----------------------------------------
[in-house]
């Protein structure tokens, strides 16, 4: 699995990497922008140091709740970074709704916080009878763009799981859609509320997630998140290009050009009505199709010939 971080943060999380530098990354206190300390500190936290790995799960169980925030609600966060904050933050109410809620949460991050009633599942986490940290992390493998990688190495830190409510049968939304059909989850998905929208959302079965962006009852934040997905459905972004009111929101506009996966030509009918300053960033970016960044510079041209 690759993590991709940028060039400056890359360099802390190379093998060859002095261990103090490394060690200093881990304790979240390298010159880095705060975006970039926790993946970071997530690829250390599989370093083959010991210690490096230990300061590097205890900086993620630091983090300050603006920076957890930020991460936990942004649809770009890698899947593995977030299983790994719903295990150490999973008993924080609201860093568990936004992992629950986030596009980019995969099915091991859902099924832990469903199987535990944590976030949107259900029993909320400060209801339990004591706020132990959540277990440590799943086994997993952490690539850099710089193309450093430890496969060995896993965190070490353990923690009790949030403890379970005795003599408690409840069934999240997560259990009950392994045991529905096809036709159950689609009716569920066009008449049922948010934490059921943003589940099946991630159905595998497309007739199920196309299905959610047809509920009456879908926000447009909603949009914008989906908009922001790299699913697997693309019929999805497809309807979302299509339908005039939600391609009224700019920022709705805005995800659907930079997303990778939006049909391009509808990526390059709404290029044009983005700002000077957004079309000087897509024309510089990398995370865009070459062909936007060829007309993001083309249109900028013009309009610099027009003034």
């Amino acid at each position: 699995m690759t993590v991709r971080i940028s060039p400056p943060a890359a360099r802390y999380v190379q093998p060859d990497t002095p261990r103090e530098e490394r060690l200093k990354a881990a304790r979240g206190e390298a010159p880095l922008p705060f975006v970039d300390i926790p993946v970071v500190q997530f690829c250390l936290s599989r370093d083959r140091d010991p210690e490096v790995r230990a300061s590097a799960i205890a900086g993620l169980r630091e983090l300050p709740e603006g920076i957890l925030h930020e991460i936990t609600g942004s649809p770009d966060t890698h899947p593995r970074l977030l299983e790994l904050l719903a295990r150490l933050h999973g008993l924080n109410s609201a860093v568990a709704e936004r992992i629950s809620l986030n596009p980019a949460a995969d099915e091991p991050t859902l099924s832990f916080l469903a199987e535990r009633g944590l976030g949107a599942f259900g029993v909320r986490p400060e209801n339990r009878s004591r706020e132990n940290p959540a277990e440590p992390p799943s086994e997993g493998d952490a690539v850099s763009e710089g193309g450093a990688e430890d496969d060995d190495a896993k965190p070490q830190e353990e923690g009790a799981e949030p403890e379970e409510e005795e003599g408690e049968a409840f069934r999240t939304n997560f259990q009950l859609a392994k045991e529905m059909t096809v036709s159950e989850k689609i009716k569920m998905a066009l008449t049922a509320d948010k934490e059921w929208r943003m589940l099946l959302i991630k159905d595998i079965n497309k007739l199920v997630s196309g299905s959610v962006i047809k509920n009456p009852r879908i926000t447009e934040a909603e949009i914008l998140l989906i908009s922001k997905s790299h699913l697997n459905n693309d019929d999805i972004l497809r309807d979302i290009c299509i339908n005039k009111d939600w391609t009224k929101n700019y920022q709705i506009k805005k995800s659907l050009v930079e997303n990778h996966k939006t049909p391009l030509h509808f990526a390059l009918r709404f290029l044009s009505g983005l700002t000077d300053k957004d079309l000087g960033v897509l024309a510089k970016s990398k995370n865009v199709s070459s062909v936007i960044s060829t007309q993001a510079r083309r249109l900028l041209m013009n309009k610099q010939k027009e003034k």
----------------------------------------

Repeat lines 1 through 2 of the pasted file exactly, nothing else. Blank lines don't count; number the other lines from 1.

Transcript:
[in-house]
């Protein structure tokens, strides 16, 4: 699995990497922008140091709740970074709704916080009878763009799981859609509320997630998140290009050009009505199709010939 971080943060999380530098990354206190300390500190936290790995799960169980925030609600966060904050933050109410809620949460991050009633599942986490940290992390493998990688190495830190409510049968939304059909989850998905929208959302079965962006009852934040997905459905972004009111929101506009996966030509009918300053960033970016960044510079041209 690759993590991709940028060039400056890359360099802390190379093998060859002095261990103090490394060690200093881990304790979240390298010159880095705060975006970039926790993946970071997530690829250390599989370093083959010991210690490096230990300061590097205890900086993620630091983090300050603006920076957890930020991460936990942004649809770009890698899947593995977030299983790994719903295990150490999973008993924080609201860093568990936004992992629950986030596009980019995969099915091991859902099924832990469903199987535990944590976030949107259900029993909320400060209801339990004591706020132990959540277990440590799943086994997993952490690539850099710089193309450093430890496969060995896993965190070490353990923690009790949030403890379970005795003599408690409840069934999240997560259990009950392994045991529905096809036709159950689609009716569920066009008449049922948010934490059921943003589940099946991630159905595998497309007739199920196309299905959610047809509920009456879908926000447009909603949009914008989906908009922001790299699913697997693309019929999805497809309807979302299509339908005039939600391609009224700019920022709705805005995800659907930079997303990778939006049909391009509808990526390059709404290029044009983005700002000077957004079309000087897509024309510089990398995370865009070459062909936007060829007309993001083309249109900028013009309009610099027009003034």